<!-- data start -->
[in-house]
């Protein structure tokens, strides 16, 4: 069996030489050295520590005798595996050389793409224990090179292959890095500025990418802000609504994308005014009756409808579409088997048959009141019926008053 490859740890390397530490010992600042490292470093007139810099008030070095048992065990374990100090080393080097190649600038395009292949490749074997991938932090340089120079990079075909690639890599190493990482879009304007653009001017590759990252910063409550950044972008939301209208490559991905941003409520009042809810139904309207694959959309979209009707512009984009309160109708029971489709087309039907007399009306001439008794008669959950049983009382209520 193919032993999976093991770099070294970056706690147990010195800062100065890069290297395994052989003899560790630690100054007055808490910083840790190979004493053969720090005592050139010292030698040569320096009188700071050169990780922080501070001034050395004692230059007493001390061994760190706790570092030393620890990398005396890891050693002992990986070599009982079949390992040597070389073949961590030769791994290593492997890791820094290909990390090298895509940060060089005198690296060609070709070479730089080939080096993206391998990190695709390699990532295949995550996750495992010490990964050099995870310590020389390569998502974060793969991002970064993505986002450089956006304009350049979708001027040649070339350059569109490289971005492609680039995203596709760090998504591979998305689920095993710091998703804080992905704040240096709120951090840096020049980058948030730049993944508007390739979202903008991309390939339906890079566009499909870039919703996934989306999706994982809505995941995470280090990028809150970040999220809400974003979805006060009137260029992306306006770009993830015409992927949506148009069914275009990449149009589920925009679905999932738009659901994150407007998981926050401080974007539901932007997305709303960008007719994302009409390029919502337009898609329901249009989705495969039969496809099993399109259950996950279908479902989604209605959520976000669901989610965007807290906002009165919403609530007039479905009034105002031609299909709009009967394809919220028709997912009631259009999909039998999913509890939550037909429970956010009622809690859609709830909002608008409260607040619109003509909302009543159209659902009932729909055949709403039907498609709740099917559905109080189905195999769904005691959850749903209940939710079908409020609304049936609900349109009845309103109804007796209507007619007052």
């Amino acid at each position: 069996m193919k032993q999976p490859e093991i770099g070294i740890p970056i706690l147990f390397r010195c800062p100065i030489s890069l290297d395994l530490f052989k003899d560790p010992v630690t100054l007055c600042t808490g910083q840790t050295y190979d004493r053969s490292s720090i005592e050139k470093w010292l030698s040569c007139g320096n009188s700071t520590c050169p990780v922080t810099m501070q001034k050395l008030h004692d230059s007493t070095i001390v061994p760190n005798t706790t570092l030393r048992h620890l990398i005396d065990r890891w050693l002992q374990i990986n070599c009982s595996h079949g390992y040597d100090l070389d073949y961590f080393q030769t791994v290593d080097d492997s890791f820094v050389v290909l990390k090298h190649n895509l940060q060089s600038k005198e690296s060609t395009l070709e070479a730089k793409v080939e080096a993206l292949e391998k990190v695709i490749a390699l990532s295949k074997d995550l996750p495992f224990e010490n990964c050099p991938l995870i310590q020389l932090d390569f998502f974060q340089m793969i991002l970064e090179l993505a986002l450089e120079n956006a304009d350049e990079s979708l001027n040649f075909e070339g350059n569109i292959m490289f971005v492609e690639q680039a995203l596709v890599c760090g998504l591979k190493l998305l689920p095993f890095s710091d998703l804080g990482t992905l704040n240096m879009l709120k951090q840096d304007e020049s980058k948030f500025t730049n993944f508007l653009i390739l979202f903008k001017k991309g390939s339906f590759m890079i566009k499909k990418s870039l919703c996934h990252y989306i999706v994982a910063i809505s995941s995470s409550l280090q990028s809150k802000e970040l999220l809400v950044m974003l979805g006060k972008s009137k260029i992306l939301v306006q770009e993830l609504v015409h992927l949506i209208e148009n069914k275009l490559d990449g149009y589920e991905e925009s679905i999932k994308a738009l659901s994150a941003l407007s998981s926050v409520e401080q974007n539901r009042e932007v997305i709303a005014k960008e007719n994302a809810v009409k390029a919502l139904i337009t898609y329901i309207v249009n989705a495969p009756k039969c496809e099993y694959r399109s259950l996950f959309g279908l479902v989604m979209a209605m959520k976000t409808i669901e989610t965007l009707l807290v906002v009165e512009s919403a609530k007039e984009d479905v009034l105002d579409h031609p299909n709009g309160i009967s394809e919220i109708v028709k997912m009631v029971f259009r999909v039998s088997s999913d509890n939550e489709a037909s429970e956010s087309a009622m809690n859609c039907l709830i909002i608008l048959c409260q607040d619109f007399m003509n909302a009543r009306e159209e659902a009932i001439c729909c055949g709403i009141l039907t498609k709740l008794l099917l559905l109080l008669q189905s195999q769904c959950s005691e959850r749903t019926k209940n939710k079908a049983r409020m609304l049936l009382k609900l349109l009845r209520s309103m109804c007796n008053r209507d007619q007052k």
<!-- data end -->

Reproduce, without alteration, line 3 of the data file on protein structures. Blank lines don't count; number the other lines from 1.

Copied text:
């Amino acid at each position: 069996m193919k032993q999976p490859e093991i770099g070294i740890p970056i706690l147990f390397r010195c800062p100065i030489s890069l290297d395994l530490f052989k003899d560790p010992v630690t100054l007055c600042t808490g910083q840790t050295y190979d004493r053969s490292s720090i005592e050139k470093w010292l030698s040569c007139g320096n009188s700071t520590c050169p990780v922080t810099m501070q001034k050395l008030h004692d230059s007493t070095i001390v061994p760190n005798t706790t570092l030393r048992h620890l990398i005396d065990r890891w050693l002992q374990i990986n070599c009982s595996h079949g390992y040597d100090l070389d073949y961590f080393q030769t791994v290593d080097d492997s890791f820094v050389v290909l990390k090298h190649n895509l940060q060089s600038k005198e690296s060609t395009l070709e070479a730089k793409v080939e080096a993206l292949e391998k990190v695709i490749a390699l990532s295949k074997d995550l996750p495992f224990e010490n990964c050099p991938l995870i310590q020389l932090d390569f998502f974060q340089m793969i991002l970064e090179l993505a986002l450089e120079n956006a304009d350049e990079s979708l001027n040649f075909e070339g350059n569109i292959m490289f971005v492609e690639q680039a995203l596709v890599c760090g998504l591979k190493l998305l689920p095993f890095s710091d998703l804080g990482t992905l704040n240096m879009l709120k951090q840096d304007e020049s980058k948030f500025t730049n993944f508007l653009i390739l979202f903008k001017k991309g390939s339906f590759m890079i566009k499909k990418s870039l919703c996934h990252y989306i999706v994982a910063i809505s995941s995470s409550l280090q990028s809150k802000e970040l999220l809400v950044m974003l979805g006060k972008s009137k260029i992306l939301v306006q770009e993830l609504v015409h992927l949506i209208e148009n069914k275009l490559d990449g149009y589920e991905e925009s679905i999932k994308a738009l659901s994150a941003l407007s998981s926050v409520e401080q974007n539901r009042e932007v997305i709303a005014k960008e007719n994302a809810v009409k390029a919502l139904i337009t898609y329901i309207v249009n989705a495969p009756k039969c496809e099993y694959r399109s259950l996950f959309g279908l479902v989604m979209a209605m959520k976000t409808i669901e989610t965007l009707l807290v906002v009165e512009s919403a609530k007039e984009d479905v009034l105002d579409h031609p299909n709009g309160i009967s394809e919220i109708v028709k997912m009631v029971f259009r999909v039998s088997s999913d509890n939550e489709a037909s429970e956010s087309a009622m809690n859609c039907l709830i909002i608008l048959c409260q607040d619109f007399m003509n909302a009543r009306e159209e659902a009932i001439c729909c055949g709403i009141l039907t498609k709740l008794l099917l559905l109080l008669q189905s195999q769904c959950s005691e959850r749903t019926k209940n939710k079908a049983r409020m609304l049936l009382k609900l349109l009845r209520s309103m109804c007796n008053r209507d007619q007052k």